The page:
A Burkholderia pseudomallei protein microarray reveals serodiagnostic and cross-reactive antigens.


Felgner, PL; Kayala, MA; Vigil, A; Burk, C; Nakajima-Sasaki, R; Pablo, J; Molina, DM; Hirst, S; Chew, JS; Wang, D; Tan, G; Duffield, M; Yang, R; Neel, J; Chantratita, N; Bancroft, GJ; Lertmemongkolchai, G; Davies, DH; Baldi, P; Peacock, S; Titball, RW; (2009) A Burkholderia pseudomallei protein microarray reveals serodiagnostic and cross-reactive antigens. Proceedings of the National Academy of Sciences of the United States of America, 106 (32). pp. 13499-504. ISSN 0027-8424 DOI: 10.1073/pnas.0812080106

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Abstract

Understanding the way in which the immune system responds to infection is central to the development of vaccines and many diagnostics. To provide insight into this area, we fabricated a protein microarray containing 1,205 Burkholderia pseudomallei proteins, probed it with 88 melioidosis patient sera, and identified 170 reactive antigens. This subset of antigens was printed on a smaller array and probed with a collection of 747 individual sera derived from 10 patient groups including melioidosis patients from Northeast Thailand and Singapore, patients with different infections, healthy individuals from the USA, and from endemic and nonendemic regions of Thailand. We identified 49 antigens that are significantly more reactive in melioidosis patients than healthy people and patients with other types of bacterial infections. We also identified 59 cross-reactive antigens that are equally reactive among all groups, including healthy controls from the USA. Using these results we were able to devise a test that can classify melioidosis positive and negative individuals with sensitivity and specificity of 95% and 83%, respectively, a significant improvement over currently available diagnostic assays. Half of the reactive antigens contained a predicted signal peptide sequence and were classified as outer membrane, surface structures or secreted molecules, and an additional 20% were associated with pathogenicity, adaptation or chaperones. These results show that microarrays allow a more comprehensive analysis of the immune response on an antigen-specific, patient-specific, and population-specific basis, can identify serodiagnostic antigens, and contribute to a more detailed understanding of immunogenicity to this pathogen.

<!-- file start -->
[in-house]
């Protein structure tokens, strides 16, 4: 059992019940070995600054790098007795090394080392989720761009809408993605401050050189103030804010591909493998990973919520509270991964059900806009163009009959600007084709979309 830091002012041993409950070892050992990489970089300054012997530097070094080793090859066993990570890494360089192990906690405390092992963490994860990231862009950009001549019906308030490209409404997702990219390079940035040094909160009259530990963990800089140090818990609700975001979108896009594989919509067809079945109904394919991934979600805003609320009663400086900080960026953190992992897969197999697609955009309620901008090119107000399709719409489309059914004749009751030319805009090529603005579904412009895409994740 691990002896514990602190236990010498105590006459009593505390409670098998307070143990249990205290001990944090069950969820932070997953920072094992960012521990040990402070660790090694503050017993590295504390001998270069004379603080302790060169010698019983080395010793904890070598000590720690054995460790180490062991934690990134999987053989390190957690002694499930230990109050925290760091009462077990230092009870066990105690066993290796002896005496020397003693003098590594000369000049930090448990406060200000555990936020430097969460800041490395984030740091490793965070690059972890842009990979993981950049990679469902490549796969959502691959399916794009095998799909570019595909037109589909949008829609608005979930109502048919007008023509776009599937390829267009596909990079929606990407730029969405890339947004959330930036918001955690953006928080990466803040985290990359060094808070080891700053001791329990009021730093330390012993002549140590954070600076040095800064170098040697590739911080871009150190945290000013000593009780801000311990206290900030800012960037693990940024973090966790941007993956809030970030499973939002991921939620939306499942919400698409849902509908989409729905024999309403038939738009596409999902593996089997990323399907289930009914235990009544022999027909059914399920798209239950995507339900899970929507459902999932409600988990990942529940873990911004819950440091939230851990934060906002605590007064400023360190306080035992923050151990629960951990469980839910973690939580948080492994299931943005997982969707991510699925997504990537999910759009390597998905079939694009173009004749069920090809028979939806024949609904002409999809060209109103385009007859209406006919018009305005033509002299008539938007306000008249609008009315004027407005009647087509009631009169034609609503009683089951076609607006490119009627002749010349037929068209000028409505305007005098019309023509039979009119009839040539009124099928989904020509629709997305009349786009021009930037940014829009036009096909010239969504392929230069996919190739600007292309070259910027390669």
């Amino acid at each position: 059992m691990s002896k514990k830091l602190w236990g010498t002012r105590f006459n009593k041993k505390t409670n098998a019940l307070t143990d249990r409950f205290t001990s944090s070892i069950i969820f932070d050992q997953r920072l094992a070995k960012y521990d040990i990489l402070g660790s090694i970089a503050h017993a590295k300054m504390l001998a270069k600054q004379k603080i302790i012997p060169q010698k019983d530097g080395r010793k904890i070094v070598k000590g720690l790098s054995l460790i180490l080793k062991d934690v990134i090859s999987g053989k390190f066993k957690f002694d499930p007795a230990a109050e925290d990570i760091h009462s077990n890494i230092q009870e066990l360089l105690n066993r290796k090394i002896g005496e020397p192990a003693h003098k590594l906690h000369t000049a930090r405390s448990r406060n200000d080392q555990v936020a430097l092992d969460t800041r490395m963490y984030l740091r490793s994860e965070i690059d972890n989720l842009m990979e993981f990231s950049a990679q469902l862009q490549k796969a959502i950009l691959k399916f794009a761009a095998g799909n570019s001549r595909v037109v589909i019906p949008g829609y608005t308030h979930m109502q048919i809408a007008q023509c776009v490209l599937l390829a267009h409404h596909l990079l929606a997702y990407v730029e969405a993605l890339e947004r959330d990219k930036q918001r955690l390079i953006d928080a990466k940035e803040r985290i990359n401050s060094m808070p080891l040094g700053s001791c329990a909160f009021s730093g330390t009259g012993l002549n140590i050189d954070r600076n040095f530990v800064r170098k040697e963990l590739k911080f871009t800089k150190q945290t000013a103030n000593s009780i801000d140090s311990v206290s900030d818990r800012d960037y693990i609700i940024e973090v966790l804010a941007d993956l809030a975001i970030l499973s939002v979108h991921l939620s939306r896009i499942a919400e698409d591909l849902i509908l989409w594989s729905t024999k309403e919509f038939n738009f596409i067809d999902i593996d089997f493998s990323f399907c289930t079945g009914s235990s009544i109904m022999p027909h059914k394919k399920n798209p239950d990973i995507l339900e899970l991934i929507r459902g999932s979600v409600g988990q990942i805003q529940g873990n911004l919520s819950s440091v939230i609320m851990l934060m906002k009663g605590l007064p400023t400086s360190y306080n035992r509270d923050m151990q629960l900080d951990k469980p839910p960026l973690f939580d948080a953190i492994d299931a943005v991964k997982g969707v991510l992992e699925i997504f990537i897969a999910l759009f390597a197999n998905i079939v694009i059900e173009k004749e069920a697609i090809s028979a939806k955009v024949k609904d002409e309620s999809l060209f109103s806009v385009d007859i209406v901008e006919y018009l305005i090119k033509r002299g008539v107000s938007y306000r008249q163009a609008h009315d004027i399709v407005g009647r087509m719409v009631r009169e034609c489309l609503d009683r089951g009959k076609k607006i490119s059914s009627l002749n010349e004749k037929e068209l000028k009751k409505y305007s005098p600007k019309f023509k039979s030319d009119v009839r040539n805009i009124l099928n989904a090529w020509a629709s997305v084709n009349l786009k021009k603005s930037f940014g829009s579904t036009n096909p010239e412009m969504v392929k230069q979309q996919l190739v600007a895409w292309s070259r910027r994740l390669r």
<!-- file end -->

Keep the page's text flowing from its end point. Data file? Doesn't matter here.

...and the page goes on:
Item Type: Article
Faculty and Department: Faculty of Infectious and Tropical Diseases > Dept of Immunology and Infection
Faculty of Epidemiology and Population Health > Dept of Medical Statistics
Faculty of Epidemiology and Population Health > Dept of Non-Communicable Disease Epidemiology
Faculty of Infectious and Tropical Diseases > Dept of Pathogen Molecular Biology
PubMed ID: 19666533
Web of Science ID: 268877300064
URI: http://researchonline.lshtm.ac.uk/id/eprint/37968

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